New Edition, SWV, Destiny Child, Shai, Atlantic Starr, Dru Hill, H-Town, Troop, Guy, Boyz II Men, Portrait, 112, Jodeci, Jagged Edge, Blackstreet, and Xscape. What do all of these groups have in common? These groups impacted the musical scene from the 80s throughout the 90s. The other interesting thing about these groups is that the majority of them aren’t together anymore or are together in a limited capacity. The idea of R&B groups breaking up is nothing new–everyone from The Temptations to The Commodores to The Supremes all went through their break-ups. The difference is nowadays no one seems to work together in a group to get the music poppin’. I have come to the conclusion that capitalism killed the R&B group concept forever. And I mean forever-ever like Andre 300 said.
The R&B/soul group has always been the staple of the musical community. Soul groups fans have always be enamored with the dancing, showmanship, and precision from groups. Steve Harvey told a joke in The Kings of Comedy about how the R&B group would all share one mic. As silly as the joke is the idea of the group idea of all sharing one mic, one amount of money, one amount of fame, one amount of groupies, and one amount of mic time has become more and more of priority in this world. It seems the more individualistic we of a society we become the less and less we see the concept of an R&B group. They even have a direct correlation to each other.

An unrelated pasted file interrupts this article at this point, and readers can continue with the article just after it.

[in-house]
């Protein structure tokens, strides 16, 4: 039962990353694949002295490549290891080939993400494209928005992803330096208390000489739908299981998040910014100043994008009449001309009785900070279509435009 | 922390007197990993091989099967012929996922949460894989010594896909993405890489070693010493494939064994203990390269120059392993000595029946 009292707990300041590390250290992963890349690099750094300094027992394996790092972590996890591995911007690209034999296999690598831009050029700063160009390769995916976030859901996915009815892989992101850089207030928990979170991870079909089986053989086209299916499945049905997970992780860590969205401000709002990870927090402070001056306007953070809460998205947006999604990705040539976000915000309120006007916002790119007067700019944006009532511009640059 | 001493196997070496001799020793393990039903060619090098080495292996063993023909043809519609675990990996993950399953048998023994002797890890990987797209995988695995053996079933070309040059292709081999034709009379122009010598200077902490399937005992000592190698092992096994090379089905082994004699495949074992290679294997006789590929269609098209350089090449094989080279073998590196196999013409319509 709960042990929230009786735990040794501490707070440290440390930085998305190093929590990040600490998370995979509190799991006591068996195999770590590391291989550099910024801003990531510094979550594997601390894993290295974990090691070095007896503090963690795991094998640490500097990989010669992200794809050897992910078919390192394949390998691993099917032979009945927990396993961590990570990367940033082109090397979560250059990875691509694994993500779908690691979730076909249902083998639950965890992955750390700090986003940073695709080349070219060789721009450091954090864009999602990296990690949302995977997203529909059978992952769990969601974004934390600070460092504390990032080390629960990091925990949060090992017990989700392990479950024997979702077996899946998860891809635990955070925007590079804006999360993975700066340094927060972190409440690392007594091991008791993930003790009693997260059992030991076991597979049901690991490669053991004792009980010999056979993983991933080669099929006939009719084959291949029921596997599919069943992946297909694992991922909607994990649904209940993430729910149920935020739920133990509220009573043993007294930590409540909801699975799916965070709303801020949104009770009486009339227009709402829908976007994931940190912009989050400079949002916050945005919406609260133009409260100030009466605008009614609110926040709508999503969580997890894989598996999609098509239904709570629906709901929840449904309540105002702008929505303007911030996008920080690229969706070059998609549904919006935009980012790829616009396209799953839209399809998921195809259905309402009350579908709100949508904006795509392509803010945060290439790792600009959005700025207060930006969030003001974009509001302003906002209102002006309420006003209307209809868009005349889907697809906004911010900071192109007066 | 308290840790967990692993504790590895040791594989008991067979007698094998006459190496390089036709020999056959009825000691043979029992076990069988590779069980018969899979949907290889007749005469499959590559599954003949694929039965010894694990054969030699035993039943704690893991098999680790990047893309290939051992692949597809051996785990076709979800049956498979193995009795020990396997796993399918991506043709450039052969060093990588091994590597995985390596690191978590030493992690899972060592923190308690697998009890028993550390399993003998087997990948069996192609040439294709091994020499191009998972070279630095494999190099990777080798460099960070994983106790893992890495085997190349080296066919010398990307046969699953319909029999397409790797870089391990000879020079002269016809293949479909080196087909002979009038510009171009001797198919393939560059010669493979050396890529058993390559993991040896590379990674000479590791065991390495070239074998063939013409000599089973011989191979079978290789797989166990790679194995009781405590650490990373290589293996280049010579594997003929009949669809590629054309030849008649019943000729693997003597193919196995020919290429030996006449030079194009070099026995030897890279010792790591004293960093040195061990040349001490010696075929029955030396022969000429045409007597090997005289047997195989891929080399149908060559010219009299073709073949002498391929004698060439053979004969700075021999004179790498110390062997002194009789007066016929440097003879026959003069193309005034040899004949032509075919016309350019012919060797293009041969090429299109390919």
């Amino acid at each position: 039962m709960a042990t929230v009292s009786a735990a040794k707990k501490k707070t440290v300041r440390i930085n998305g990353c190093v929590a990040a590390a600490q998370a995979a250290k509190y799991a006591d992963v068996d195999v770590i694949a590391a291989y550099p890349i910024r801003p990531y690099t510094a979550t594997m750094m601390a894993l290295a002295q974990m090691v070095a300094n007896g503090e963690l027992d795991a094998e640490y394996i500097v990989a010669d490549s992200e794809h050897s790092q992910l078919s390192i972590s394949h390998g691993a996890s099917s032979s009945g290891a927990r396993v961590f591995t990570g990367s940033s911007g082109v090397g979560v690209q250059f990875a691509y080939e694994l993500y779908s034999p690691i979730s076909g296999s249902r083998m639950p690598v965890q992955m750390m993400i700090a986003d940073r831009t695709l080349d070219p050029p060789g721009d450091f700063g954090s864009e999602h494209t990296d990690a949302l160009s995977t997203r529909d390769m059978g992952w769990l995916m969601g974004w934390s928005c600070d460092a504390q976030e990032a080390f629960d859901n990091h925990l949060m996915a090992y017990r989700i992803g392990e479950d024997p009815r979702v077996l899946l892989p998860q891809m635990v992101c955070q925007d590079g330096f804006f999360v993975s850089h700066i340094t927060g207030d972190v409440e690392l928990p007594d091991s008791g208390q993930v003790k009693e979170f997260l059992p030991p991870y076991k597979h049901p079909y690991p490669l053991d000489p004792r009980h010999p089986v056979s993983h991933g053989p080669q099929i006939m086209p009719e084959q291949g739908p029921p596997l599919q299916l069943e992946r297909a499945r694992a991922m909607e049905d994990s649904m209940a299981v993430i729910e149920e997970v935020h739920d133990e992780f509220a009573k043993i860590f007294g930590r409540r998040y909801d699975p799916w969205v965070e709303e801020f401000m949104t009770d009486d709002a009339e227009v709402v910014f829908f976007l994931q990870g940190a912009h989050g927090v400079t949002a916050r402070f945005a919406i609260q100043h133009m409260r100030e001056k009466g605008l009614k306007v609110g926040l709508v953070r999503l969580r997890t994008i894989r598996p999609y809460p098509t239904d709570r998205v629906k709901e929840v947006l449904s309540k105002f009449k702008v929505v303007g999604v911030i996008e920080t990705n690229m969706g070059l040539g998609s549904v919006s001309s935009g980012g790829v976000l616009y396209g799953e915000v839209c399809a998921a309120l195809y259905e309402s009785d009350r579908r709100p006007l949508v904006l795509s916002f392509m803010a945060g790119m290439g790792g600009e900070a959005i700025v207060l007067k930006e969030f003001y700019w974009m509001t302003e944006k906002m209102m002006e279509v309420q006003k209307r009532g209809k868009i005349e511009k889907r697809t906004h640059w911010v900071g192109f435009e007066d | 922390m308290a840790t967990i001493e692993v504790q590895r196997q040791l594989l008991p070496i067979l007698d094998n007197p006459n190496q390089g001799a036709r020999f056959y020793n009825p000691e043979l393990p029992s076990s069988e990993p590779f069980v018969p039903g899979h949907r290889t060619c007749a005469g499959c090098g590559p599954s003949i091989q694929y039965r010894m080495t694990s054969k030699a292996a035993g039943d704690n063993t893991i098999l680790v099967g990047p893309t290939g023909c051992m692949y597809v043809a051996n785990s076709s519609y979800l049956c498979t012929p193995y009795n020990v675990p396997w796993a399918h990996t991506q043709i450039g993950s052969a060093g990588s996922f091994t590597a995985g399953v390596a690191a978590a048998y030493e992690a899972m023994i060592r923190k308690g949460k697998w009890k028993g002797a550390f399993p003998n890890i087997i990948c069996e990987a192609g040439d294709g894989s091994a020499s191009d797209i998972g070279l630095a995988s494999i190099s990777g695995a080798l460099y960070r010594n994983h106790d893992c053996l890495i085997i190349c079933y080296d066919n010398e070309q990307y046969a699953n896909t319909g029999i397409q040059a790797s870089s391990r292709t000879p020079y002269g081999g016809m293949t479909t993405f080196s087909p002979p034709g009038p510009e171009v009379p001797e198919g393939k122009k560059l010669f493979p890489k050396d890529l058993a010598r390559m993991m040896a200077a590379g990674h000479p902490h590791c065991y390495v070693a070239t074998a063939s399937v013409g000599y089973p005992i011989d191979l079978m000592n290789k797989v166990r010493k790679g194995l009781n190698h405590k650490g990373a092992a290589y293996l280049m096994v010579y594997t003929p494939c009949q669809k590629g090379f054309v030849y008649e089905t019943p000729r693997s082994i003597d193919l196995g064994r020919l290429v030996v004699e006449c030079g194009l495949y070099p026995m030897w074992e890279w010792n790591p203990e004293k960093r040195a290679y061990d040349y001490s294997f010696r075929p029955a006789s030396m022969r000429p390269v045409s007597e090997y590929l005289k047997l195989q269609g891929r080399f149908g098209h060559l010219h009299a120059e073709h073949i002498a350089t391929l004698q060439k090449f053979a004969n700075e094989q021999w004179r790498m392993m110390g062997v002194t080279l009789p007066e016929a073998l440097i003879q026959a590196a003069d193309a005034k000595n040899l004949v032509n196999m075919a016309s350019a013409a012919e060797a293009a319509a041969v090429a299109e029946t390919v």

Just how as a black community buying so much into capitalism did a lot of detriment to the black community the same can be the same of the R&B group concept. The R&B group of the past was just like our communities, a collective of people working together for one common good –“the group”. Time would go on and groups would break up and make up just like people would leave the communities but the concept of “the group” always stayed intact.
R&B groups from The Temptations to The Miracles have all broken up or went through group turmoil but the music industry never abandoned “the group” concept. It is understandable to see how financially the group concept isn’t as lucrative for a record label. Between slumping album sales and audience attention span shorter than ever money isn’t coming in like it used to. Labels and artists have decided that instead of working within a group that it is better to go for dolo. Those notions are all understandable but we can’t deny the idea of a person wanting ALL the attention, ALL of the money, and ALL of the groupies has a lot to do with the reason we don’t see R&B groups anymore.
As this world becomes more and more individualistic and all about the dollar bill, the less we will see the R&B group that we all grew to love. No more Jade, The Deele, Loose Ends, Hi-Five, Total, Changing Faces, Immature. But, we shouldn’t be surprised because we live in a “me” society that is all about the dolla dolla bill…ya’ll!
– Darryl Frierson
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Darryl Frierson is a graduate of Iowa State University with a degree in Journalism and Mass Communications and a degree in History. Born in Chicago and raised in St. Louis, he has lived and/or traveled to almost every state in the United States. He describes himself as a Writer, Progressive Philosopher, Sports Junkie, and Promoter who Grinds hard like a 808. He is currently working on his first book, a romantic comedy, called ”Loose Ends”. Darryl has written for The FreshExpress, Black Sports Online, Show Me the Blog and various other sites. You can catch him on twitter at @diggame and on his blog From Ashy to Classy.